S.C. Voters Have 2 Days To Make Up Their Minds
Originally published on Thu January 19, 2012 9:36 am
STEVE INSKEEP, HOST:
Yeah, Perry is still speaking but of course he is speaking of his campaign in the past tense, saying I ran for president because I love America. Now, he drops out at a fluid time in South Carolina. There is a poll out this morning that shows Mitt Romney with just a two point lead over Newt Gingrich, 31-29. Now, if you look a little more closely at that same survey, you see that the people who are leaning one way or the other give Romney a bit more of an edge. But it's still relatively close, and some undetermined number of Perry supporters – a few percentage points – are now deciding which way they want to go.
The high stakes may explain why Newt Gingrich predicted the Romney campaign would be, quote, "dirty and dishonest" at the end. Romney's campaign put out a press release yesterday headlined: Newt Gingrich, leadership by chaos. Voters are struggling to make a choice, as NPR's Mara Liasson reports from South Carolina.
MARA LIASSON, BYLINE: Every bit of available ad time on South Carolina television has been purchased, and when you turn on your set, there seems to be nothing on but this...
(SOUNDBITE OF TV ADS)
UNIDENTIFIED MAN #1: Obama supported the Wall Street bailouts. So did Romney.
UNIDENTIFIED MAN #2: Newt attacks because he has more baggage than the airlines.
UNIDENTIFIED MAN #3: Don't be fooled. Rick Santorum, a record of betrayal. Another...
LIASSON: In Mount Pleasant, just outside of Charleston, at Page's Okra Grill, voters like Julie Dunn are just disgusted with the record number of negative ads.
JULIE DUNN: I'm really upset with all of them, that they're being so ugly to each other.
LIASSON: Dunn is a paralegal and she's undecided. She's thinking about voting for Romney, but she's not sure.
DUNN: Well, I don't know. You know, you think well, maybe Romney's got a handle on capitalism and how to make things grow. But then, you know, am I voting for him just because he's the frontrunner? That's kind of where I am.
LIASSON: Her friend Nelson Little doesn't share her ambivalence. Little is strong for Romney.
NELSON LITTLE: I think he can help America get back to the capitalist values that we've had in the past.
LIASSON: You know, he just came out and said that he pays 15 percent tax rate. I don't know if you pay 15 percent tax rate...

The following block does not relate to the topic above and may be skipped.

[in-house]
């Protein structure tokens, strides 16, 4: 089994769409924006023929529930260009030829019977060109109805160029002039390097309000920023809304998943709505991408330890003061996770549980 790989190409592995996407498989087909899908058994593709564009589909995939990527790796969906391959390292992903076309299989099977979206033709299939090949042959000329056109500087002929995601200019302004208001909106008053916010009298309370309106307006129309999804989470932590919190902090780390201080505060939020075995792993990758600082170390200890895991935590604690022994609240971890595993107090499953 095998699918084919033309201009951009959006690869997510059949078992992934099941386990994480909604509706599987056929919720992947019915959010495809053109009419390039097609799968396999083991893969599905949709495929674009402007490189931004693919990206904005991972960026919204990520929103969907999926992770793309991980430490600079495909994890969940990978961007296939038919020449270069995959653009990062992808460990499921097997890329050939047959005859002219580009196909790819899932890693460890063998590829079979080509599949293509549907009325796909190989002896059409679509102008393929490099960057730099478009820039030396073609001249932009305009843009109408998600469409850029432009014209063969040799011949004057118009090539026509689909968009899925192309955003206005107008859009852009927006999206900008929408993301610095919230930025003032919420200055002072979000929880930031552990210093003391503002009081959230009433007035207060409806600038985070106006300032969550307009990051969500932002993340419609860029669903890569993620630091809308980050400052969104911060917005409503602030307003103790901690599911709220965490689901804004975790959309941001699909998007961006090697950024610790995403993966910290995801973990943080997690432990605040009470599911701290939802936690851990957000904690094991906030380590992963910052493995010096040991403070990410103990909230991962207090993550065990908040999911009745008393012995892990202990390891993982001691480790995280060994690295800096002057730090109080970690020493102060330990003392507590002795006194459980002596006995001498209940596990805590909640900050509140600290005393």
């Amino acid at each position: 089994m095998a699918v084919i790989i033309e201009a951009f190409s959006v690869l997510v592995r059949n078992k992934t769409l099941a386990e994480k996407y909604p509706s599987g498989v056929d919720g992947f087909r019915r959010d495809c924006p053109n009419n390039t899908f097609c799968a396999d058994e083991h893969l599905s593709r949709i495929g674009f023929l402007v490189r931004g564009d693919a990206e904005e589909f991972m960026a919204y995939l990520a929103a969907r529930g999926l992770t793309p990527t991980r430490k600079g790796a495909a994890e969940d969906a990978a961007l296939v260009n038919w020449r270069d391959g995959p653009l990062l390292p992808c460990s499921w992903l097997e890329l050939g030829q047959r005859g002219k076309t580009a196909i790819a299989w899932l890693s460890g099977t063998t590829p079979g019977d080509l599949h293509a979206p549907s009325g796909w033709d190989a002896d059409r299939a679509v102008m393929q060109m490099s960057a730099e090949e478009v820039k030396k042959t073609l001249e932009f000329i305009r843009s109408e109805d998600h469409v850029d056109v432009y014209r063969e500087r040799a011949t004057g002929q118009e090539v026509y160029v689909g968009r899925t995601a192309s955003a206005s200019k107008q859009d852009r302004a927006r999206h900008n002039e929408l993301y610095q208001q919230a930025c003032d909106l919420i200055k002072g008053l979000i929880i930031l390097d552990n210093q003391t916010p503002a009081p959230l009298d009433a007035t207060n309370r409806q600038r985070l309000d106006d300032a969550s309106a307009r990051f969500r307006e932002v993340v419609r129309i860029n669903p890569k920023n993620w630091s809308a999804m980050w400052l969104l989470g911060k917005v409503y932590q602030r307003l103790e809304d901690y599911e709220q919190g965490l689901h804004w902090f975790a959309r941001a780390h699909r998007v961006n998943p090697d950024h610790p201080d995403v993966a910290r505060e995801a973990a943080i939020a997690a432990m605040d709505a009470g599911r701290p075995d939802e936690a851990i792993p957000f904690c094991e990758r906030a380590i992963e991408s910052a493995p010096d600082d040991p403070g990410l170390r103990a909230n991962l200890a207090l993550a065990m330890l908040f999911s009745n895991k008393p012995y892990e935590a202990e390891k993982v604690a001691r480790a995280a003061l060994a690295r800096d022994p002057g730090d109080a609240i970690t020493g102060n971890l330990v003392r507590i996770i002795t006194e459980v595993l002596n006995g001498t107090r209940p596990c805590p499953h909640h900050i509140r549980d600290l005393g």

LITTLE: Actually, I do, but I don't have the kind of money he has, or the tax shelters. But that's fine.
LIASSON: But Romney hasn't won everyone here. Over at the community table, Bill Bailey is having breakfast with a group of old friends - all working-class conservative Republicans.
BILL BAILEY: I've made up my mind, I think. I'm going with Newt. I'll be honest with you. I don't trust Romney. I'm just having a bad feeling about him.
LIASSON: Bailey has a problem with Romney's background.
BAILEY: We need someone to look out for the small people.
LIASSON: Why don't you think Romney would look out for the small people?
BAILEY: I just don't.
AL MOESSNER: He's not one of them.
BAILEY: He is not one of the small people.
LIASSON: When you heard that he only pays 15 percent on his taxes, what did you think of that?
BAILEY: I didn't like it.
(SOUNDBITE OF LAUGHTER)
BAILEY: Because I have to pay - what little bit I make - I have to pay probably up to 28 to 30 percent.
MOESSNER: He's had 15 debates to convince me he's going to take care of me, and he hasn't done it yet.
LIASSON: That's Al Moessner. He doesn't like what he's heard about Romney's wealth, business practices and tax rate either. But because none of the remaining conservative candidates was able to consolidate the anti-Romney vote, the dynamic of the race never changed. Romney's still the frontrunner here. Polls show Gingrich in second place, Rick Santorum stuck in third. Santorum recently got a boost when a group of evangelical leaders endorsed him. But although there is a large pool of born again Christian voters here, there seems to be a cultural barrier for Santorum.
Here's how Richard Kirkland answered when I asked, what about Santorum?
RICHARD KIRKLAND: I'm still in the South. That ought to answer that. He can handle the Northern states. I don't think he knows how to mess with the Southern states. We are a different world down here.
LIASSON: And in the different world of South Carolina Republican politics, winning appears to be trumping everything else this year. South Carolina Senator Jim DeMint says Republican voters in South Carolina are not looking for a perfect fit.
SENATOR JIM DEMINT: I think the Republican who's going to win this year is the one who I think looks the most electable in the general election, one who can deal most effectively with the economy, and convinces people that they are satisfactory in the social conservative area.
LIASSON: Sounds like he's describing Mitt Romney. DeMint is a potential kingmaker in South Carolina, but he doesn't plan to endorse before the primary. He did endorse Romney in 2008, and many of his supporters and donors are backing Romney this year. Like other conservatives, they think Romney is the likely nominee and their best chance to beat President Obama.
INSKEEP: That's NPR's Mara Liasson in South Carolina, where Rick Perry has now formerly said he is dropping out of the presidential race and endorsement Newt Gingrich, as the other candidates prepare for a debate tonight. You're listening to MORNING EDITION from NPR News. Transcript provided by NPR, Copyright NPR.